Euphorbia in Southern Africa 2 Volume Set presents a new account of Euphorbia in southern Africa. Euphorbia is the second largest genus of plants in the world. Southern Africa enjoys a high diversity in Euphorbia and 170 species occur here naturally. Of these 170 species, 128 or 74% are endemic. Where most species of Euphorbia in the northern hemisphere are herbs or shrubs, most of those in southern African are succulent. These succulents range from small, almost geophytic forms where the tuber is larger than the above-ground parts to huge trees 6 to 15 m or more in height. Many of them are spiny. There are also small numbers of herbaceous species in southern Africa and many of these are also dealt with here. The last account of the succulent species for southern Africa was published in 1941 and much new data has accumulated since then. Our understanding of the relationships of the species in Euphorbia has also been greatly enhanced by recent analyses of DNA-data, which led to new and unexpected results. From this new information an entirely new classification was developed, in which Euphorbia was divided into four subgenera. This provides the taxonomic framework for the presentation of our species here. Around ten new species have been described and these are presented in detail for the first time.
This monograph is made up of two volumes. Volume 1 contains an extensive introductory chapter with an overview of the genus in the region, emphasizing many of its important and distinctive features. This is followed by Chapter 2, which deals with subgenus Athymalus. Of the four subgenera, this one is by far the most diverse in southern Africa, with 80 species. Volume 2 contains Chapters 3 (subg. Chamaesyce, 34 species), 4 (subg. Esula, 11 species) and 5 (subg. Euphorbia, 45 species), as well as an additional Chapter 6 covering the remarkable diversity of subg. Euphorbia in Mocambique. Each of Chapters 2 to 5 includes a key to all the species, followed by an account of each of them. This account includes synonymy, a description, data on distribution and habitat, line-drawings of floral features and other diagnostic details, notes on how the species is distinguished from its closest relatives and a brief history of its discovery. Several colour photographs are included for each species, illustrating its habitat, vegetative habit and flowering features, demonstrating key points distinguishing it from others and often showing its variability.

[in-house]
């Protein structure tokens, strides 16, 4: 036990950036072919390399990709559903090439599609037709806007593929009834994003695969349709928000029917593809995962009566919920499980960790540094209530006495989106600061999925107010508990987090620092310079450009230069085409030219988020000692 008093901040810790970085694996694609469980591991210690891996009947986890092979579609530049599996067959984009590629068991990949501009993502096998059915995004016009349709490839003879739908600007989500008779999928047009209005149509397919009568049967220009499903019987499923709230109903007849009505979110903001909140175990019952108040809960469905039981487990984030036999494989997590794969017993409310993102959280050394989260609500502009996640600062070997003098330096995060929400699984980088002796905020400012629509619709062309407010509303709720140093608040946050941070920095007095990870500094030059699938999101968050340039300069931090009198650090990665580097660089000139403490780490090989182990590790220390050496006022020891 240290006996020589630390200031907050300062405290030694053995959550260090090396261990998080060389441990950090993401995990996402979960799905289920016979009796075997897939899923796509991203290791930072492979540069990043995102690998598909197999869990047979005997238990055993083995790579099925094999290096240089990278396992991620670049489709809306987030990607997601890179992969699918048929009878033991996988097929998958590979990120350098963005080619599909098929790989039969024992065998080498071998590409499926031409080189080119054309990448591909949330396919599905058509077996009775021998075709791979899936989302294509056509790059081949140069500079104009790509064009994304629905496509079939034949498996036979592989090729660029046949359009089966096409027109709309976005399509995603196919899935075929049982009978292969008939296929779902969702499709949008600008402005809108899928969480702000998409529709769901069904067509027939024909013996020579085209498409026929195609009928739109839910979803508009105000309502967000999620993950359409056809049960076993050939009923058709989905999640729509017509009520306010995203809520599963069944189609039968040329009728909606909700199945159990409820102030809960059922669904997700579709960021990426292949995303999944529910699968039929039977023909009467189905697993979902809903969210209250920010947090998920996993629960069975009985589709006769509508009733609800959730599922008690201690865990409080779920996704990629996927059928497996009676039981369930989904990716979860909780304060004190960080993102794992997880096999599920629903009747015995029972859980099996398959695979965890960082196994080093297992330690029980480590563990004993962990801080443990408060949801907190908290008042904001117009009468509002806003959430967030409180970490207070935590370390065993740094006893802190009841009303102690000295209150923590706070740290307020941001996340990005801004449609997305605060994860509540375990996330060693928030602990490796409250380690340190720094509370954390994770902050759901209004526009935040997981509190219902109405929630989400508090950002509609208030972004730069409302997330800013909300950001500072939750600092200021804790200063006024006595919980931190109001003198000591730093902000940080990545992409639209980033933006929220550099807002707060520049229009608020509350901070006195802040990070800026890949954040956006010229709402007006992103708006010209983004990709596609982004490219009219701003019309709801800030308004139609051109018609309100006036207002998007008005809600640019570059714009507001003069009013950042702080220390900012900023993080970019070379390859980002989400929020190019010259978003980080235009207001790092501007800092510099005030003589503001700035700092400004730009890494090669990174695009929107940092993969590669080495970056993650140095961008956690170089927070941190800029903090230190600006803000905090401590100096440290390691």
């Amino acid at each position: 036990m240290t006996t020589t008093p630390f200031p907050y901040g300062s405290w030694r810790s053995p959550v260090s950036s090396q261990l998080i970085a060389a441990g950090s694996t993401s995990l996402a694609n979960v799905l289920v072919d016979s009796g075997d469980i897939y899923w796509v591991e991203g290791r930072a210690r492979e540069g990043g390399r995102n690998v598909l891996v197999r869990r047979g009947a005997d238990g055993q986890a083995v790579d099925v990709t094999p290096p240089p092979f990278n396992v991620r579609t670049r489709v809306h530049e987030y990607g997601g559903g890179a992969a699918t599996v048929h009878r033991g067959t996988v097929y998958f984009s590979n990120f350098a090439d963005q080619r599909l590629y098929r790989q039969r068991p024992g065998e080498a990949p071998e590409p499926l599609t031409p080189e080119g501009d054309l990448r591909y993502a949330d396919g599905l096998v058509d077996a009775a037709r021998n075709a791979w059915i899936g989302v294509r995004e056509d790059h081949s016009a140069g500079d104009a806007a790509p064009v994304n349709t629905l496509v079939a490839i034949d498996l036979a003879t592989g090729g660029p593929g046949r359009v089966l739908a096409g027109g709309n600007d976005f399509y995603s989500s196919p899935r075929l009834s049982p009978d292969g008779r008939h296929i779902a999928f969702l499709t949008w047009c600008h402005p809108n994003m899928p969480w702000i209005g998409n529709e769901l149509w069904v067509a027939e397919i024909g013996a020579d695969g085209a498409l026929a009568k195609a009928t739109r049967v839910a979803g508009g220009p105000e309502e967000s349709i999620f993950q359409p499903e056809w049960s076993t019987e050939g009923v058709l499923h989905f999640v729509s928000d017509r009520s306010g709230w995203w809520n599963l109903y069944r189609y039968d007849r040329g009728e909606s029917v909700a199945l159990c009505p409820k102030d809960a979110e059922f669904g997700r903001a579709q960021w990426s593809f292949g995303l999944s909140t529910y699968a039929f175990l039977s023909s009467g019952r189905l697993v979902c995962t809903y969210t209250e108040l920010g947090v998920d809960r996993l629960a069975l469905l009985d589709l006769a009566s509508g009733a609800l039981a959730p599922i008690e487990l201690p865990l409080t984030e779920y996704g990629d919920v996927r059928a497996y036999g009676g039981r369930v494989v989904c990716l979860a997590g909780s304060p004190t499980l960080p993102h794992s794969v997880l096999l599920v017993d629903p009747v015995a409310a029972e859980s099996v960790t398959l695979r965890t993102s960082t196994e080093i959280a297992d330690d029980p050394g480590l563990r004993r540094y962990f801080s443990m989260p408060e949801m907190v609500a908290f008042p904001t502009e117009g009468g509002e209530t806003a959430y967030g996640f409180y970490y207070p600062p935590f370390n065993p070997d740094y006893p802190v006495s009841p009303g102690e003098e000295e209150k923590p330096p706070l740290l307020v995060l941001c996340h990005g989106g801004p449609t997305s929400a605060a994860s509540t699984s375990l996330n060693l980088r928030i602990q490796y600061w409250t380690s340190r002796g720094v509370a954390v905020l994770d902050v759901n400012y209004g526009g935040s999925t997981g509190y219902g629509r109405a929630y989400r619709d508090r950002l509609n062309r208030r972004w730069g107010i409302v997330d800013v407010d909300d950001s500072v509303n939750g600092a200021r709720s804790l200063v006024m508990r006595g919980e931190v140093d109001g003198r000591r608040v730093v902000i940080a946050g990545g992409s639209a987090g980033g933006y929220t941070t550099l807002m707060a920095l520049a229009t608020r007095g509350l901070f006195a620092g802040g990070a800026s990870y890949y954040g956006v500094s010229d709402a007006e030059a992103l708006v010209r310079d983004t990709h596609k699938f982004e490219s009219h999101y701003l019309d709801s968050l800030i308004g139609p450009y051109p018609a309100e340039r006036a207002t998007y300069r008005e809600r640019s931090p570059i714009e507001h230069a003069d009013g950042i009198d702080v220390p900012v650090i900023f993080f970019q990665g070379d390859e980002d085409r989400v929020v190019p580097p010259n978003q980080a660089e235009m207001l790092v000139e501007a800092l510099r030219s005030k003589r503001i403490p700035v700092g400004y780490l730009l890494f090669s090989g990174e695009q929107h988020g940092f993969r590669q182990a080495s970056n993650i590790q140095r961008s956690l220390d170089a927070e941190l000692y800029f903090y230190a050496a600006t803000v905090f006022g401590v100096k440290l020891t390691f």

Euphorbia is an important component of the vegetation in many of the drier parts of southern Africa. This book is based on a thorough evaluation of the vast herbarium record for southern African members of Euphorbia, on the extensive field-work conducted in the region and the wide taxonomic experience of the author. It is believed that both the professional botanist and the layman will find much that is new and informative in this monograph.